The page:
It didn’t take long after someone burgled the headquarters of Arizona Democratic gubernatorial nominee Katie Hobbs for the spin to start.
Sure, as The Daily Caller noted, police said the Tuesday break-in was a “commercial burglary.” That didn’t stop Hobbs or the Arizona Democratic Party from implying something Watergate-like was afoot and blaming GOP nominee Kari Lake.
“Let’s be clear: for nearly two years Kari Lake and her allies have been spreading dangerous misinformation and inciting threats against anyone they see fit,” Hobbs said in a statement. “The threats against Arizonans attempting to exercise their constitutional rights and their attacks on elected officials are the direct result of a concerted campaign of lies and intimidation.”
There’s absolutely no evidence cited in the statement, either of the incitement of threats or that Lake’s team had any involvement in the burglary. Nor was there any proof, as the Arizona Democratic Party said in their tweet, that “this is a direct result of Kari Lake and fringe Republicans spreading lies and hate and inciting violence.”
Unfortunately, Katie and so many other elected officials are victims of threats and intimidation tactics like this. Make no mistake — this is a direct result of Kari Lake and fringe Republicans spreading lies and hate and inciting violence — and it is despicable. https://t.co/NzUkHGHx3W
— Arizona Democratic Party (@azdemparty) October 27, 2022
Well, there’s been an arrest in the case, and here’s a shocker: It was a guy who was already being held for another burglary. (Which was apparently apolitical.)
As Fox News’ Jesse Watters noted on his Friday show, the whole debacle was evidence that Democrats are so panicked about the midterms in general, and the Lake-Hobbs race in particular, that they were “pushing fake news” about the break-in.
“This week, Democrats and the media made it seem like something really terrible had happened in Arizona. Watergate 2.0,” Watters said. “Democrat candidate for governor, Katie Hobbs, had a break-in at her campaign office and she suggested that her opponent, Kari Lake, had something to do with it.
“Now, from the beginning, our team was skeptical. Things didn’t feel right, but before we got too far ahead of ourselves, we had to get the facts. Well, we did, and it turns out we were right.”
According to The Arizona Republic, the suspect is Daniel Mota Dos Reis, a man who was arrested on Wednesday morning for another commercial burglary.
After an officer saw images of the suspect in the Hobbs break-in on the Wednesday night news, he alerted the jail. Police then re-arrested him.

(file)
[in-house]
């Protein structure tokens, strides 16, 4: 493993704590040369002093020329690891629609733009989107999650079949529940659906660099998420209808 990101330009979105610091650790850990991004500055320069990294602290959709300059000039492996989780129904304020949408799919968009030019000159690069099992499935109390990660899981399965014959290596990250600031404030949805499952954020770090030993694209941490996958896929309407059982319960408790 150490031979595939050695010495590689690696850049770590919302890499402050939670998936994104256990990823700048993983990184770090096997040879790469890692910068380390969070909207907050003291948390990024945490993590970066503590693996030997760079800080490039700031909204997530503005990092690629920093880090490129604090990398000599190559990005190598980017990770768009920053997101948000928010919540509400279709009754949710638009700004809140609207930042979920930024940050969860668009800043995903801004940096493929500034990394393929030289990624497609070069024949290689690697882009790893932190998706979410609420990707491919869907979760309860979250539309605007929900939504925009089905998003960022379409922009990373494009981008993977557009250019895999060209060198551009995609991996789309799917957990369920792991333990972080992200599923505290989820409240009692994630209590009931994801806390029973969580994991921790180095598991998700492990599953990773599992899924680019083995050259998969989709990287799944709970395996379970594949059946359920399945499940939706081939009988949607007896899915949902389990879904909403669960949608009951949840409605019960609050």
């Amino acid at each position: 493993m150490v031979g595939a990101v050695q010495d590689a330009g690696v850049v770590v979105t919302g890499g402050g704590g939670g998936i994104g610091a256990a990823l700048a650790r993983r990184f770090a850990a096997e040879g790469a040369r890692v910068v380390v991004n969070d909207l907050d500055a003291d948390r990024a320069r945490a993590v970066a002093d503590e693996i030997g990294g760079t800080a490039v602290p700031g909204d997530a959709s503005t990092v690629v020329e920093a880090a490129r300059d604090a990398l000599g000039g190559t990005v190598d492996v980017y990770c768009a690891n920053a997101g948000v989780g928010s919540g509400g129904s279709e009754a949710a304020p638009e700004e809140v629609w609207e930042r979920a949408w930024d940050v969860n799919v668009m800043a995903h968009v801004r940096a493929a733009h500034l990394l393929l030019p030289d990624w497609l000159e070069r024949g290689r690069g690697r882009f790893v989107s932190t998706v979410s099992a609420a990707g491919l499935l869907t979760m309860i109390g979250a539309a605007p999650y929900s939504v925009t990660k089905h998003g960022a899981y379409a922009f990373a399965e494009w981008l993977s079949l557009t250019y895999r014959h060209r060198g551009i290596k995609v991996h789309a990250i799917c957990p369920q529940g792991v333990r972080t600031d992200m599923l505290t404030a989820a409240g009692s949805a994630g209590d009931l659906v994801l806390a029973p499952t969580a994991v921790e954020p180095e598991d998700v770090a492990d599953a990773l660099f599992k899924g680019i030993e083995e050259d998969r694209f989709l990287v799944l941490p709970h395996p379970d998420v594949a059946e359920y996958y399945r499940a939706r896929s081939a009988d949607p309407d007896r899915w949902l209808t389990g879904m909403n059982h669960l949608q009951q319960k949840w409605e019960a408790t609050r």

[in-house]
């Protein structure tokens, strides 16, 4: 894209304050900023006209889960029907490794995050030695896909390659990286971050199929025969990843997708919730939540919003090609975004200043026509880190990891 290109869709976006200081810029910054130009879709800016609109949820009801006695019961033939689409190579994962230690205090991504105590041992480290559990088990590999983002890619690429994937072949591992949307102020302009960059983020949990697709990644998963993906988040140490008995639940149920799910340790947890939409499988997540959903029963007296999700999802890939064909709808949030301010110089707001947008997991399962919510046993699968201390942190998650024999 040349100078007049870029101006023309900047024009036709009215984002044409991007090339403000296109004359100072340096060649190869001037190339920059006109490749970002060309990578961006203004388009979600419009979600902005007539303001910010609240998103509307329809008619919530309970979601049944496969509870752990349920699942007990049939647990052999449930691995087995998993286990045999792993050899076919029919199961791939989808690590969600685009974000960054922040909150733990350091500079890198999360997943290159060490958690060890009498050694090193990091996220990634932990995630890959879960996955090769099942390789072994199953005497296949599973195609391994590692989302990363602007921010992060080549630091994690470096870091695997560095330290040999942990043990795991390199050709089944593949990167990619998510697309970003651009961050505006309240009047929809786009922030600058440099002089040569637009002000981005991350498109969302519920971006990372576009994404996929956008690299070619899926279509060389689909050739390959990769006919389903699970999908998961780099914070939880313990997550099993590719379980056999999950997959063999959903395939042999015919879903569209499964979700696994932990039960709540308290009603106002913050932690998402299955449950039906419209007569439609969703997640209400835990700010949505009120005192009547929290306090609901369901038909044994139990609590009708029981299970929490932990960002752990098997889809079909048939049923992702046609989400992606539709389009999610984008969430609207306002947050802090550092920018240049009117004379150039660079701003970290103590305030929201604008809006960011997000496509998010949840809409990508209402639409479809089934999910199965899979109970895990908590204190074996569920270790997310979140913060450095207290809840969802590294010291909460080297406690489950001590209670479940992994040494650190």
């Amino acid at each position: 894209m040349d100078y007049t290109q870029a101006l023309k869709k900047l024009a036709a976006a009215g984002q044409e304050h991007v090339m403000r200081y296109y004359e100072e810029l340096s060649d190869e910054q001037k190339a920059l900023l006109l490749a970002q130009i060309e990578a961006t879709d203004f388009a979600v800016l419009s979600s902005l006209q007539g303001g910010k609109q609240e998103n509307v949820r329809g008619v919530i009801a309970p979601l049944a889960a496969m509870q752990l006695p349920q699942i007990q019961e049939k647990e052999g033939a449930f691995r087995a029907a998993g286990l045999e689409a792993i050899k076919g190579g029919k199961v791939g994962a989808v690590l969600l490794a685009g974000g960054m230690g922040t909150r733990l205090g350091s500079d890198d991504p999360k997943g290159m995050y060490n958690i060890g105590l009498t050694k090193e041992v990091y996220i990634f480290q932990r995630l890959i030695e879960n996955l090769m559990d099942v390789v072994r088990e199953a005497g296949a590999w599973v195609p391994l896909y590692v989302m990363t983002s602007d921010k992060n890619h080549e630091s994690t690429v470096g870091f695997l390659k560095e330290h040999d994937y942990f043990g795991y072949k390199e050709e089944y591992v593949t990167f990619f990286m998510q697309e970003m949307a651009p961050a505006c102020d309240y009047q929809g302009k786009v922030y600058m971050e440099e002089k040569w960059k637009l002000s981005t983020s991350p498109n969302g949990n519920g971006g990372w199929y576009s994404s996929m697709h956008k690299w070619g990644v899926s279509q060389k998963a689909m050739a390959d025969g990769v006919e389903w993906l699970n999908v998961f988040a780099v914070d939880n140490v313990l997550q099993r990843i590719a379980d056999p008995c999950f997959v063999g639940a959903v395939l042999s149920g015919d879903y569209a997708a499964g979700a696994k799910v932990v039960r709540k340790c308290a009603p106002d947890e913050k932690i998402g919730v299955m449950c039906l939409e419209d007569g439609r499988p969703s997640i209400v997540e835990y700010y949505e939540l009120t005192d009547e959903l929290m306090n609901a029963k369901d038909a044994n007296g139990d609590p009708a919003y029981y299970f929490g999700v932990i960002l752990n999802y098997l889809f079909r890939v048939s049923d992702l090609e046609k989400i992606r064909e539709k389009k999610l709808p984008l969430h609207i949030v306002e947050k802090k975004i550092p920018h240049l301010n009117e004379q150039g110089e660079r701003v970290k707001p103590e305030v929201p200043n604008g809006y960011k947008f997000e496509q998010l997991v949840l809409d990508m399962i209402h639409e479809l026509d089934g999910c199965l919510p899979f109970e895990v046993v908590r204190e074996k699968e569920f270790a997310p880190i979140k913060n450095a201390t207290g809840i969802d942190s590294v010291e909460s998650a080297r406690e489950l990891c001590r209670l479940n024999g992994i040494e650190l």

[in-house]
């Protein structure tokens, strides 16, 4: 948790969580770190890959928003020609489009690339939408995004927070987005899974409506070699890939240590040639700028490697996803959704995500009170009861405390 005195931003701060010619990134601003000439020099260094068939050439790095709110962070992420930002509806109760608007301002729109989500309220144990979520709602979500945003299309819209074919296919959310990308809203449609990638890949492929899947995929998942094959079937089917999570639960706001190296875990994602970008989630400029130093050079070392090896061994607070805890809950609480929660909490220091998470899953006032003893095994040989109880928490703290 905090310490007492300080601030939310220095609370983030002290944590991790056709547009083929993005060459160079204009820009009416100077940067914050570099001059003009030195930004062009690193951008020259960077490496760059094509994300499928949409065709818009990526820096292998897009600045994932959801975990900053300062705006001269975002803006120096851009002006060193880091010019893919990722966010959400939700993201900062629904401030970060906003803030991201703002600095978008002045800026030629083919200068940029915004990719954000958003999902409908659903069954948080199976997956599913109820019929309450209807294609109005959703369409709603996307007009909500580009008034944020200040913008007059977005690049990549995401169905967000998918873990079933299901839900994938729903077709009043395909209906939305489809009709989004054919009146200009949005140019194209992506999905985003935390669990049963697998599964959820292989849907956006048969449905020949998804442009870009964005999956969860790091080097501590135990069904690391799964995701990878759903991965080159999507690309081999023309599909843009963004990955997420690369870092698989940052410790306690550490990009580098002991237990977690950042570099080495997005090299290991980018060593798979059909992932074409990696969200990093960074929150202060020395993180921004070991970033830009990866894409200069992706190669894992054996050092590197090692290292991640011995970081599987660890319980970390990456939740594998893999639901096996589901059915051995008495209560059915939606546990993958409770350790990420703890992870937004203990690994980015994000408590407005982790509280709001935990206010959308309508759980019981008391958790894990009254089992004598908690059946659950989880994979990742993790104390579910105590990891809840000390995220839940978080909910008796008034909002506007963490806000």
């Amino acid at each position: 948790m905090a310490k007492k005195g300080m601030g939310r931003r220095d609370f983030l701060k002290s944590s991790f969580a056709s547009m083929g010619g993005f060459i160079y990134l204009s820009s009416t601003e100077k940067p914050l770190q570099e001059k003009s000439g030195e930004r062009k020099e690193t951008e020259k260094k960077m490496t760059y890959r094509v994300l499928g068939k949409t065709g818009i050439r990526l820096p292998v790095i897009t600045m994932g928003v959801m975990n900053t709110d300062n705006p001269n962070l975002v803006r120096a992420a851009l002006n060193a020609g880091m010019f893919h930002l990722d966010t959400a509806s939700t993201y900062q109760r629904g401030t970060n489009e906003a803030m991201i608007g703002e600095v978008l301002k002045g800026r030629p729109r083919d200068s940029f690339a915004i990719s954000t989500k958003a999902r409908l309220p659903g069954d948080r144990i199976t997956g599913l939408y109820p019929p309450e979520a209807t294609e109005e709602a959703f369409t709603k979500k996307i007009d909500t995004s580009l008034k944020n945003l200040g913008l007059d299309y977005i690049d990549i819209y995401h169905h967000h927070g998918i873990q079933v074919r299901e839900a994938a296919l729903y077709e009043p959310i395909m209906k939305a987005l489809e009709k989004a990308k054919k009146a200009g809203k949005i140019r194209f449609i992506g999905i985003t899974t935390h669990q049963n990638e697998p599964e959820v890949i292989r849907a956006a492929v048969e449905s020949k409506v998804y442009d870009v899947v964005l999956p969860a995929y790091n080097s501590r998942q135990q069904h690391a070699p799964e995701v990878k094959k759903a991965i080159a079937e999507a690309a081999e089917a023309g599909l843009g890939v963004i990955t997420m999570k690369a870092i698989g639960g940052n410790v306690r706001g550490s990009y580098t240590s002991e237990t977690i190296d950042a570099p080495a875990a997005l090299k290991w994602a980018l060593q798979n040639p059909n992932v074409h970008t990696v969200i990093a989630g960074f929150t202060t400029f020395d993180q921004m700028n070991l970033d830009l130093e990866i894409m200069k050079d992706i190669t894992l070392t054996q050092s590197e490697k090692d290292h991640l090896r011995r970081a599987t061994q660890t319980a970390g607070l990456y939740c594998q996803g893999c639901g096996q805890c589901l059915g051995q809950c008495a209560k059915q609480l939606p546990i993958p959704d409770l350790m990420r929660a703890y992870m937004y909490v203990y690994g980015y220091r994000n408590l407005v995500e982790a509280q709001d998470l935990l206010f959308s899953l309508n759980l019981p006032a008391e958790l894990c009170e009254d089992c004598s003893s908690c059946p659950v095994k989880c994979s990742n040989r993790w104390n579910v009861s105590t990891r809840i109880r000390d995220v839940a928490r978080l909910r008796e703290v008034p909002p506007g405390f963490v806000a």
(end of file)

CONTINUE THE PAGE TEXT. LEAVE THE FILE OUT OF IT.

Quelle surprise, this isn’t his introduction to the legal system: “Court records show that he has had previous run-ins for attempted third degree trespass in 2021, interfering with a judicial procedure and speeding,” the Arizona Mirror reported. “His cases for trespassing and interfering with a judicial procedure were dismissed.”
“Kari Lake had nothing to do with it,” Watters said on his Friday show. “It was just an attempt to smear her before the election. Hobbs constructed the narrative and the media, of course, ran with it.”
You don’t even need to ask why: “Democrats are pushing fake news because they know they are about to take a beating in the midterms,” Watters said. “They are panicking. And they will do anything to turn things around.”
It’s not working. The latest poll in the race, from InsiderAdvantage/KSAZ-TV, showed Lake with a 54 percent to 43 percent lead over Hobbs; a poll from InsiderAdvantage earlier this month only had Lake up by 3 percentage points, making this an 8 percentage point jump.
And the arrest of a suspect with no political motivation doesn’t help things, either.
“While I’m meeting with police officers and firefighters working to make sure that our state is safe, she’s pulling stunts,” Lake said. “And you guys are falling hook, line and sinker.”
“You’ve got to do better, guys,” she added. “You’re taking completely bogus stories and you’re running with it. It’s absolute fake news.”
Nobody’s going to “do better” here, alas. However, at least the polls seem to indicate Arizonans can smell the desperation — and will hopefully vote accordingly.
This article appeared originally on The Western Journal.